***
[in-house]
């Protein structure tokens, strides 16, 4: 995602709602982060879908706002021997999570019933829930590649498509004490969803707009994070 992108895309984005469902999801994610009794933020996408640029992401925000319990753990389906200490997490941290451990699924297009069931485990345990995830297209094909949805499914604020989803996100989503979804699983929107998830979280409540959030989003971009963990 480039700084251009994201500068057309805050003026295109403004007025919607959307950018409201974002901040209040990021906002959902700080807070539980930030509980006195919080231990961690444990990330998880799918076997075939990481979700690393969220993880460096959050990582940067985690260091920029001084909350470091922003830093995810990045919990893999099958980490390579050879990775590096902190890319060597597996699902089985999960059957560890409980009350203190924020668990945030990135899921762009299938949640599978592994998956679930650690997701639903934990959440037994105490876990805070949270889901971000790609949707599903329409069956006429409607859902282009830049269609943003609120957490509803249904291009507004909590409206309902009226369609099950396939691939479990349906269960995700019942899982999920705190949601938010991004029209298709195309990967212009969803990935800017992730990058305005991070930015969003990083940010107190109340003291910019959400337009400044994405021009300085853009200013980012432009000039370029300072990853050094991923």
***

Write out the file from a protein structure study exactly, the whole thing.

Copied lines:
[in-house]
């Protein structure tokens, strides 16, 4: 995602709602982060879908706002021997999570019933829930590649498509004490969803707009994070 992108895309984005469902999801994610009794933020996408640029992401925000319990753990389906200490997490941290451990699924297009069931485990345990995830297209094909949805499914604020989803996100989503979804699983929107998830979280409540959030989003971009963990 480039700084251009994201500068057309805050003026295109403004007025919607959307950018409201974002901040209040990021906002959902700080807070539980930030509980006195919080231990961690444990990330998880799918076997075939990481979700690393969220993880460096959050990582940067985690260091920029001084909350470091922003830093995810990045919990893999099958980490390579050879990775590096902190890319060597597996699902089985999960059957560890409980009350203190924020668990945030990135899921762009299938949640599978592994998956679930650690997701639903934990959440037994105490876990805070949270889901971000790609949707599903329409069956006429409607859902282009830049269609943003609120957490509803249904291009507004909590409206309902009226369609099950396939691939479990349906269960995700019942899982999920705190949601938010991004029209298709195309990967212009969803990935800017992730990058305005991070930015969003990083940010107190109340003291910019959400337009400044994405021009300085853009200013980012432009000039370029300072990853050094991923």